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What is Restorative Justice?

Restorative Justice is an alternative way of looking at crime that focuses on people rather than laws; obligations or responsibilities rather than proof of guilt, repairing harm rather than punishment. According to Howard Zehr, long considered the “grandfather” of the RJ movement, and a local resident; “Restorative justice is a process to involve, to the extent possible, those who have a stake in a specific offense and to collectively identify and address harms, needs, obligations, in order to heal and put things as right as possible”. (2002)

RJ is guided by a different set of questions than is the criminal justice system that is a reflection of its people focus:

• Who has been harmed? vs. What law has been broken?

• What are their (victim) needs? vs. Who did it?

• Whose obligation is those needs? vs. What do they deserve?

In the RJ movement, justice begins with a concern for people harmed by crime and their resulting needs. The legal system tends to overlook the victim’s plight in the pursuit of guilt. The next focus is holding the perpetrator responsible in a meaningful, productive way where they can learn the full impact of their actions. Repairing the harm done to the extent possible is the overall goal. This is done in a collaborative manner with all major stakeholders participating in the process and making the important decisions. In this way the people most affected by a crime are empowered to take part in the justice process and to assist in putting things right. Bringing together the stakeholders in a crime for a collaborative process is called Restorative Community Conferencing.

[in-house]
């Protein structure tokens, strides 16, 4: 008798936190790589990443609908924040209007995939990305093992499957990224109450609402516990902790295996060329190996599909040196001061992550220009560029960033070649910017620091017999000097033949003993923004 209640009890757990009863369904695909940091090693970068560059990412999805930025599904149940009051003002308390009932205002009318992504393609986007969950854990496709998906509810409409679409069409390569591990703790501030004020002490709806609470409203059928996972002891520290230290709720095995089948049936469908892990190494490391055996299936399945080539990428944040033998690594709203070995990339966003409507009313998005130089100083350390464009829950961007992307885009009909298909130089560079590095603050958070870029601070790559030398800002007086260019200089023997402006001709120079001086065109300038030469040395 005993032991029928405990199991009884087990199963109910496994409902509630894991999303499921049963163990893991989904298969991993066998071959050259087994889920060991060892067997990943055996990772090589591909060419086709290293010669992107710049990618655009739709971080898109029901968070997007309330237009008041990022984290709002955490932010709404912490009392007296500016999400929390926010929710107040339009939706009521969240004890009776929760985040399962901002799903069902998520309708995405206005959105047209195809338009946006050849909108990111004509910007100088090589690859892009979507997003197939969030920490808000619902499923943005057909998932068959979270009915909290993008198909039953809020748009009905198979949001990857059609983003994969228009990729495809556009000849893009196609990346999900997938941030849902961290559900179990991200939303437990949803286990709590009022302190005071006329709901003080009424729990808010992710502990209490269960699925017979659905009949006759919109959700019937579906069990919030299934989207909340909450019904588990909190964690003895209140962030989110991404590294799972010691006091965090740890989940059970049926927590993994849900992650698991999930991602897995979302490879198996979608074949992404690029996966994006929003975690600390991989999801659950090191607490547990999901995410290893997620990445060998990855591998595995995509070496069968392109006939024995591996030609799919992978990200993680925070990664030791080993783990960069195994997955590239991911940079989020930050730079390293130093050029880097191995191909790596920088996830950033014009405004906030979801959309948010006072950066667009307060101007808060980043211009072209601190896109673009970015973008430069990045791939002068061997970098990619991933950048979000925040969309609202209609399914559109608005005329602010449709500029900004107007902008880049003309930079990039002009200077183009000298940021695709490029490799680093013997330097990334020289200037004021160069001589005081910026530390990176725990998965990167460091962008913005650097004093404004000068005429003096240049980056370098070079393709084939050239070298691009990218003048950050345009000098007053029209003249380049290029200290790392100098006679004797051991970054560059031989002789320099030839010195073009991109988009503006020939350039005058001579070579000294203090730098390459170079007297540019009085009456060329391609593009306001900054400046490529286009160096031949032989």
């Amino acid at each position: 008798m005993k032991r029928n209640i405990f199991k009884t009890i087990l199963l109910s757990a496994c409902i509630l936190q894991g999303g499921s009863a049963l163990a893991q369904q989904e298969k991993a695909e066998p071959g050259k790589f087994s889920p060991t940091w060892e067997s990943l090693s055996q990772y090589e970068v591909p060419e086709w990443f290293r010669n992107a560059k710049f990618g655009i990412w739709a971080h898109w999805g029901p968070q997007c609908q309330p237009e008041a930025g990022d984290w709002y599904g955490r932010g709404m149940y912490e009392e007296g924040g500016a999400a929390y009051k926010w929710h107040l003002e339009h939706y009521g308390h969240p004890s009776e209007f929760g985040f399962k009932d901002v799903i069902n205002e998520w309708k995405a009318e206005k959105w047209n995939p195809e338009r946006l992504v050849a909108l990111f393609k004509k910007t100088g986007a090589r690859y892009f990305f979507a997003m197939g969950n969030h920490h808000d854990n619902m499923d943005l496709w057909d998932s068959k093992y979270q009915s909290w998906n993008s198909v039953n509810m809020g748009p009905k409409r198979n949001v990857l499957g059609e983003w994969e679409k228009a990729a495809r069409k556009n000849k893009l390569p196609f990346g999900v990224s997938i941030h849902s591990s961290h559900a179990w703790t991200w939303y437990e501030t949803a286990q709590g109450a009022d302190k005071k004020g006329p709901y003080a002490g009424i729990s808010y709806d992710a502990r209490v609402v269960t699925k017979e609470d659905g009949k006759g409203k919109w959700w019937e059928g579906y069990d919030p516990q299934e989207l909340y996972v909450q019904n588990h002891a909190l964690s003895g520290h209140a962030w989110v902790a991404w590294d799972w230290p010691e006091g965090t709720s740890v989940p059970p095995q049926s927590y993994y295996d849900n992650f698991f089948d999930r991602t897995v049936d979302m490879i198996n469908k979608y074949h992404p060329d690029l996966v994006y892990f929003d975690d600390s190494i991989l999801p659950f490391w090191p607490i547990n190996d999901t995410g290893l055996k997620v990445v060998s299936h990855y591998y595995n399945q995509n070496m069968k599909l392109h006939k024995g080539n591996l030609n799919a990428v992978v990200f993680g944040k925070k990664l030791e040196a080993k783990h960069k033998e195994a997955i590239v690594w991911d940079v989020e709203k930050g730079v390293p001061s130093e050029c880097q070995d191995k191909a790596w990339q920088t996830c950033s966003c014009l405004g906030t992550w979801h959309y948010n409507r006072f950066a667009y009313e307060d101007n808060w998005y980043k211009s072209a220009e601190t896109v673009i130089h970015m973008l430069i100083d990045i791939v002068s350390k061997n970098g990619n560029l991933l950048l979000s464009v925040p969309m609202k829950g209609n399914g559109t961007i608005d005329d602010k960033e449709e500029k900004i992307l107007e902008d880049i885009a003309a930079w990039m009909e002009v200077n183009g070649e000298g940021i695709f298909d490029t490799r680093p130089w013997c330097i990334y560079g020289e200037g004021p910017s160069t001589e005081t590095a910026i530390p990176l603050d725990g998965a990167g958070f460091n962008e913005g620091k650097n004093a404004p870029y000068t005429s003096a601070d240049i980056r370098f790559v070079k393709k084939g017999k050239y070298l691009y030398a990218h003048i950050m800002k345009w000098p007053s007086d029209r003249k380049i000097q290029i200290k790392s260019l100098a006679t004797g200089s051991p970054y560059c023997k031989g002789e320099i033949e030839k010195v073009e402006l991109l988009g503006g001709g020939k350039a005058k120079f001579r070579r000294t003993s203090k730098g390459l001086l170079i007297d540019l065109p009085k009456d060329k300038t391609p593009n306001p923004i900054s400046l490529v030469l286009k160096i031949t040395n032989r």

Benefits of Restorative Justice

 

To the victim:

  • Involvement in the justice process
  • Opportunity to tell their story, to be heard and understood.
  • Opportunity to ask questions about the crime, such as: Was I targeted?, Will it happen again?, Am I safe?
  • Able to express anger and pain directly to person(s) responsible
  • Put a face to the offender
  • Decrease level of fear by personalizing the offender

To the offender:

  • Is held accountable by facing their victims
  • See the human cost of his/her actions
  • Has opportunity to have a say in making things right
  • Has opportunity to develop empathy and responsibility
  • Improved relationships with community members

To the community:

  • Stronger connections between people
  • Community building as members take part in conferences as mediators or participants
  • Opportunity to be involved in problem solving instead of relying on the state for solutions
  • Long-term health of the community is strengthened
  • Decreased fear of crime
  • Active involvement in justice process is empowering